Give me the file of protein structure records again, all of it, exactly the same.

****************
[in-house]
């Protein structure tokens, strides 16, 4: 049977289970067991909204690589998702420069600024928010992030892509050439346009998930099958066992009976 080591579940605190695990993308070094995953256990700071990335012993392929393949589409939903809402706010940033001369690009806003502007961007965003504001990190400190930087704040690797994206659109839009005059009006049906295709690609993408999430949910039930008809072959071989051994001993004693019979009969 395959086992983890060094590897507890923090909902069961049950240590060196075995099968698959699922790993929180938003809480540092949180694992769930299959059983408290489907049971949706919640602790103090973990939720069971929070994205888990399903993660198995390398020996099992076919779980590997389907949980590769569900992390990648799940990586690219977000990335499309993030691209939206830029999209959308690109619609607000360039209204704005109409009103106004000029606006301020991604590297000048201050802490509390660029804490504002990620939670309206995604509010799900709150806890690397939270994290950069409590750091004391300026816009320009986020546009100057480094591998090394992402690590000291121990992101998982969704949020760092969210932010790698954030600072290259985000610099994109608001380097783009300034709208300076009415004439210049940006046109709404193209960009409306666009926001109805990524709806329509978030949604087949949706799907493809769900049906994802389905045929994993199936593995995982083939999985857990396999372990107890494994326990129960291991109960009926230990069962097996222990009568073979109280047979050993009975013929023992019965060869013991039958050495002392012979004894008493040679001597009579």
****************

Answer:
[in-house]
């Protein structure tokens, strides 16, 4: 049977289970067991909204690589998702420069600024928010992030892509050439346009998930099958066992009976 080591579940605190695990993308070094995953256990700071990335012993392929393949589409939903809402706010940033001369690009806003502007961007965003504001990190400190930087704040690797994206659109839009005059009006049906295709690609993408999430949910039930008809072959071989051994001993004693019979009969 395959086992983890060094590897507890923090909902069961049950240590060196075995099968698959699922790993929180938003809480540092949180694992769930299959059983408290489907049971949706919640602790103090973990939720069971929070994205888990399903993660198995390398020996099992076919779980590997389907949980590769569900992390990648799940990586690219977000990335499309993030691209939206830029999209959308690109619609607000360039209204704005109409009103106004000029606006301020991604590297000048201050802490509390660029804490504002990620939670309206995604509010799900709150806890690397939270994290950069409590750091004391300026816009320009986020546009100057480094591998090394992402690590000291121990992101998982969704949020760092969210932010790698954030600072290259985000610099994109608001380097783009300034709208300076009415004439210049940006046109709404193209960009409306666009926001109805990524709806329509978030949604087949949706799907493809769900049906994802389905045929994993199936593995995982083939999985857990396999372990107890494994326990129960291991109960009926230990069962097996222990009568073979109280047979050993009975013929023992019965060869013991039958050495002392012979004894008493040679001597009579």